Abstract Content (up to 300 words recommended)
The complex nature of the course coordinator role is well established across the Higher Education sector. Often course coordinators take on the role with little lead time, relying on the “wisdom of experience” and “learning on the job” (Jones & Ladyshewsky, 2009). Universities rarely have a formal process to communicate essential information or support the transition of a course to a new coordinator; handover is at best an ad hoc process and inexperienced course coordinators are unlikely to know what questions to ask. These times of uncertainty put the coherence of programs and capabilities of the graduates produced at risk. The aim of this OLT project was to scope, create and evaluate a course handover tool that supports new course coordinators to understand the teaching, learning and management requirements of the course. A collaborative, multi-institutional, multi-disciplinary approach using a qualitative case study approach was used to gather data. The project was approved by the ethics committees of all partner universities. Purposeful sampling (Patton, 2002) identified information-rich cases in the disciplines of Health, Design and Business. In total 8 individual interviews and 9 focus groups were conducted with 21 new and experienced course coordinators, 6 program directors and 5 heads of school. Transcripts were analysed independently by two members of the research team and the emergent themes were discussed by the team. Preliminary results suggest strong endorsement for a formal process and tool to support course handover. Emerging themes include; academic design eg. how course elements support each other and relate to program outcomes, managerial complexity of the course coordinator role and uncertainty about what questions to ask and to whom. Possible structures for the tool are discussed.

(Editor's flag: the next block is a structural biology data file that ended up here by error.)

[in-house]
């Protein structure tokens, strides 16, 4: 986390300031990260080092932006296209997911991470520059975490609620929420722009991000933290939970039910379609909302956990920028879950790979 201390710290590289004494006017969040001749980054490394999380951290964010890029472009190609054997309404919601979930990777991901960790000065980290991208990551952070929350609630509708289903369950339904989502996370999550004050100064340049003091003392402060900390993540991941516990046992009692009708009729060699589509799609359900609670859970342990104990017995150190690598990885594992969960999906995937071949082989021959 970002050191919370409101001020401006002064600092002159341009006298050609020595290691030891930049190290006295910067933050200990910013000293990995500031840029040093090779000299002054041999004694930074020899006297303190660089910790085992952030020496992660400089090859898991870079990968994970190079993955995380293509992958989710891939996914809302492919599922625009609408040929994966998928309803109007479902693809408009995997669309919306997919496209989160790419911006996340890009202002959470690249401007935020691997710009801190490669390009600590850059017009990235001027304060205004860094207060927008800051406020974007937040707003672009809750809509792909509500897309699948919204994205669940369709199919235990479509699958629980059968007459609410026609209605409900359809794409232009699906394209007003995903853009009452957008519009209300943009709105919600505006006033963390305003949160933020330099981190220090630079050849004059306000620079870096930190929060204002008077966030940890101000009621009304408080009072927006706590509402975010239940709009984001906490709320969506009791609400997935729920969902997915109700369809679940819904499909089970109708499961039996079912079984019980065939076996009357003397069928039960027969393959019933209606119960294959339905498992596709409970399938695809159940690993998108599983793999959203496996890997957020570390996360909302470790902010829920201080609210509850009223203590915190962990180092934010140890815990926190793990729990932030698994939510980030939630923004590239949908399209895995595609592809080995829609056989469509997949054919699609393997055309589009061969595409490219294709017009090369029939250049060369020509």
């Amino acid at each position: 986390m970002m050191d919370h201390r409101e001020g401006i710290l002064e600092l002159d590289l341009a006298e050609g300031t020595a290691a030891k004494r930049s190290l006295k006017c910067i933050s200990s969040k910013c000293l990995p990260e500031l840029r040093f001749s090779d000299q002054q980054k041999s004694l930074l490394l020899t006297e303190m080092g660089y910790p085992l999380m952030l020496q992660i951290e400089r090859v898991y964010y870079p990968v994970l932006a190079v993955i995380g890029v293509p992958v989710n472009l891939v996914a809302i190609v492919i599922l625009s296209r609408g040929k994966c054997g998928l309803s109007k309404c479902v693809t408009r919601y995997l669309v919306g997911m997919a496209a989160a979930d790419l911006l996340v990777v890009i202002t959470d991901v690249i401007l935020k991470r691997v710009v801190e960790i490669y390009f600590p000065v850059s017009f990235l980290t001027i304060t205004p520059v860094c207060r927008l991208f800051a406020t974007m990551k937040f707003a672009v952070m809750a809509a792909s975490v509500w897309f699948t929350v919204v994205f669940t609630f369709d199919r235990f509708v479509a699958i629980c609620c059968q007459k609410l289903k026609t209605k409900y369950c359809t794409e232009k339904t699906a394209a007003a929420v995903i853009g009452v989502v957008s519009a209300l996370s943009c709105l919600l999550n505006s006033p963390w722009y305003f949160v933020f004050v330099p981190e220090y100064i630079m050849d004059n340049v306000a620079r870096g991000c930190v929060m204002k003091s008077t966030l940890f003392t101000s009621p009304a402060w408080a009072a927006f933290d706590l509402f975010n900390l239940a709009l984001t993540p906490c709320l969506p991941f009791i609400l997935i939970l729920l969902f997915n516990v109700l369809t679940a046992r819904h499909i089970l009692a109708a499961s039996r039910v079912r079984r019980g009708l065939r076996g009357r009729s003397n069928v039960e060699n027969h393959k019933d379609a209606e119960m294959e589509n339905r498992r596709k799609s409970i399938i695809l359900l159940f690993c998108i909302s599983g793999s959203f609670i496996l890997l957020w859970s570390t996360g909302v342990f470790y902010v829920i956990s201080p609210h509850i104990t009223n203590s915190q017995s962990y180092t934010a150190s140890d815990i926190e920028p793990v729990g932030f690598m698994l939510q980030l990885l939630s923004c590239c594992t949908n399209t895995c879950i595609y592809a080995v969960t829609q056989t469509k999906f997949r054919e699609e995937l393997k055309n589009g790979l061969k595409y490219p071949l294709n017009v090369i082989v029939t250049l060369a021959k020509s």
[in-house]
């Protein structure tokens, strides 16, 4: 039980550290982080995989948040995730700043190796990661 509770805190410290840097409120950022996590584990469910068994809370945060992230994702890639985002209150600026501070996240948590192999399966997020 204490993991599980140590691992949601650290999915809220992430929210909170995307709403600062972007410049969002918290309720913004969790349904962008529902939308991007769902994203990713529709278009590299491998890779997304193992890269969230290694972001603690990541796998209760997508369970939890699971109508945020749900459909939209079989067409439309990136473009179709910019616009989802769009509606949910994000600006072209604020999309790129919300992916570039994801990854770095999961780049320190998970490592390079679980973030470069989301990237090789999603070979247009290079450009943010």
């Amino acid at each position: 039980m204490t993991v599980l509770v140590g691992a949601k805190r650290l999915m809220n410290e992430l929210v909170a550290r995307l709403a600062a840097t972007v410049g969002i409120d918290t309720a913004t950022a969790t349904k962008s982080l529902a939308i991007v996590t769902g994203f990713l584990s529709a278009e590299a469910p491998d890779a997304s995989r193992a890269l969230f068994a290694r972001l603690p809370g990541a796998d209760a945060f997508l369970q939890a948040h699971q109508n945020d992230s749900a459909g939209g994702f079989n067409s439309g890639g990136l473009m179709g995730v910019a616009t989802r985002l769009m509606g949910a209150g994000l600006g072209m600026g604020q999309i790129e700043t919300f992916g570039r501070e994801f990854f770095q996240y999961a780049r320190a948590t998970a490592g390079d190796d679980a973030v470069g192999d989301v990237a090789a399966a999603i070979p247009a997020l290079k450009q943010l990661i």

Addressing the theme/s of the Conference (up to 200 words recommended)
Goos & Hughes (2010, p. 316) found that academics new to the position of course coordinator had few opportunities to prepare for the role, were uncertain and lacked confidence in their knowledge and responsibilities. A planned Program scaffolds student learning and graduate capabilities systematically throughout its courses. If a course does not deliver the learnings required by the program there may be gaps in student knowledge and/or skills. This can cause problems for other courses in the program and subsequently the program overall and result in a graduate who is not competent. The connections and alignment between courses and a program are complex and can be compromised when a course transitions from one course coordinator to another, a process we are calling ‘Course Handover’. Course Handover is often an ad hoc process with no structure. It is rare that the complexities of a course both managerial and academically are communicated with clarity or depth. This is a risk for both the courses and the program and has implications for accrediting bodies and universities if programs do not produce competent graduates and deliver what they are accredited to deliver.